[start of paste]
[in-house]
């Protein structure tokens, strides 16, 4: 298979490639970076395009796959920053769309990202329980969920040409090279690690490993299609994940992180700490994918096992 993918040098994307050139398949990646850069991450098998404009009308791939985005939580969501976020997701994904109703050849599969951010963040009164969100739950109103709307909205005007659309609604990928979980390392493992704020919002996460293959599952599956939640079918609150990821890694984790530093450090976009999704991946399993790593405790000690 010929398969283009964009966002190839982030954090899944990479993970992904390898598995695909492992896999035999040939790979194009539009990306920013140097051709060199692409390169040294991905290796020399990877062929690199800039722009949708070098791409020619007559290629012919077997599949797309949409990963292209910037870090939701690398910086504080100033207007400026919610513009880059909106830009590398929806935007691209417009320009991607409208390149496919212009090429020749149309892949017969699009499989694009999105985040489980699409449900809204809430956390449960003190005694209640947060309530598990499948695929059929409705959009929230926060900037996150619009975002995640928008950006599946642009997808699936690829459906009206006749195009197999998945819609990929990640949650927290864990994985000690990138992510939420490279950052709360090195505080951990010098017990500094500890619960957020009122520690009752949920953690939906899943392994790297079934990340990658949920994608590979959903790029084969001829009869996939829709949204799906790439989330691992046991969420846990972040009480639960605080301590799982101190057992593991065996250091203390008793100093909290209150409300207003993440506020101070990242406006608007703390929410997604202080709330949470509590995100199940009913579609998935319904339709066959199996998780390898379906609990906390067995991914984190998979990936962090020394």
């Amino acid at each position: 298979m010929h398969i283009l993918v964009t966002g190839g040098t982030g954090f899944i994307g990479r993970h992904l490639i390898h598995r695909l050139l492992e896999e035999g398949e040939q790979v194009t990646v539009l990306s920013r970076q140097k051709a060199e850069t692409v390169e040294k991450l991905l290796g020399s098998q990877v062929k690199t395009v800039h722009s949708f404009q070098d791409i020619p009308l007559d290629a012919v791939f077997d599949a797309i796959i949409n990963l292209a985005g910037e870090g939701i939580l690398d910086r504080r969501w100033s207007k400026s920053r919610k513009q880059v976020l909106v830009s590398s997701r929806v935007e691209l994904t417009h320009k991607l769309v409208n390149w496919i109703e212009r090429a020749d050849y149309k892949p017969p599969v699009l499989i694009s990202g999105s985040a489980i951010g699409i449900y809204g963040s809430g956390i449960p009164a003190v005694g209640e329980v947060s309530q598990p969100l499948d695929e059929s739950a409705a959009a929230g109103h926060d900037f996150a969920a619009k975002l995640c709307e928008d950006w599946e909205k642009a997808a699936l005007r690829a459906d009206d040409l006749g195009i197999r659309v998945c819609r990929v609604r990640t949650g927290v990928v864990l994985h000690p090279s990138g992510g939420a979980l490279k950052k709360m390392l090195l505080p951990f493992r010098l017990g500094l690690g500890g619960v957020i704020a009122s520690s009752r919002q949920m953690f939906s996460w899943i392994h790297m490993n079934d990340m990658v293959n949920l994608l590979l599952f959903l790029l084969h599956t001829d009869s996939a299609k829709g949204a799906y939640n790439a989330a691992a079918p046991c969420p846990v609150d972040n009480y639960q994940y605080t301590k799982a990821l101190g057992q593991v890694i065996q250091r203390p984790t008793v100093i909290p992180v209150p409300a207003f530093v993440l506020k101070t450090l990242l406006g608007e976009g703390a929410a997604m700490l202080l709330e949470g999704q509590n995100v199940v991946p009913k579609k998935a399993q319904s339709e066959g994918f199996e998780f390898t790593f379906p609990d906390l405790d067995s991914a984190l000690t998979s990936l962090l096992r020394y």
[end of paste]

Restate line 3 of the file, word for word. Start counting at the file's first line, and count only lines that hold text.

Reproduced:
């Amino acid at each position: 298979m010929h398969i283009l993918v964009t966002g190839g040098t982030g954090f899944i994307g990479r993970h992904l490639i390898h598995r695909l050139l492992e896999e035999g398949e040939q790979v194009t990646v539009l990306s920013r970076q140097k051709a060199e850069t692409v390169e040294k991450l991905l290796g020399s098998q990877v062929k690199t395009v800039h722009s949708f404009q070098d791409i020619p009308l007559d290629a012919v791939f077997d599949a797309i796959i949409n990963l292209a985005g910037e870090g939701i939580l690398d910086r504080r969501w100033s207007k400026s920053r919610k513009q880059v976020l909106v830009s590398s997701r929806v935007e691209l994904t417009h320009k991607l769309v409208n390149w496919i109703e212009r090429a020749d050849y149309k892949p017969p599969v699009l499989i694009s990202g999105s985040a489980i951010g699409i449900y809204g963040s809430g956390i449960p009164a003190v005694g209640e329980v947060s309530q598990p969100l499948d695929e059929s739950a409705a959009a929230g109103h926060d900037f996150a969920a619009k975002l995640c709307e928008d950006w599946e909205k642009a997808a699936l005007r690829a459906d009206d040409l006749g195009i197999r659309v998945c819609r990929v609604r990640t949650g927290v990928v864990l994985h000690p090279s990138g992510g939420a979980l490279k950052k709360m390392l090195l505080p951990f493992r010098l017990g500094l690690g500890g619960v957020i704020a009122s520690s009752r919002q949920m953690f939906s996460w899943i392994h790297m490993n079934d990340m990658v293959n949920l994608l590979l599952f959903l790029l084969h599956t001829d009869s996939a299609k829709g949204a799906y939640n790439a989330a691992a079918p046991c969420p846990v609150d972040n009480y639960q994940y605080t301590k799982a990821l101190g057992q593991v890694i065996q250091r203390p984790t008793v100093i909290p992180v209150p409300a207003f530093v993440l506020k101070t450090l990242l406006g608007e976009g703390a929410a997604m700490l202080l709330e949470g999704q509590n995100v199940v991946p009913k579609k998935a399993q319904s339709e066959g994918f199996e998780f390898t790593f379906p609990d906390l405790d067995s991914a984190l000690t998979s990936l962090l096992r020394y």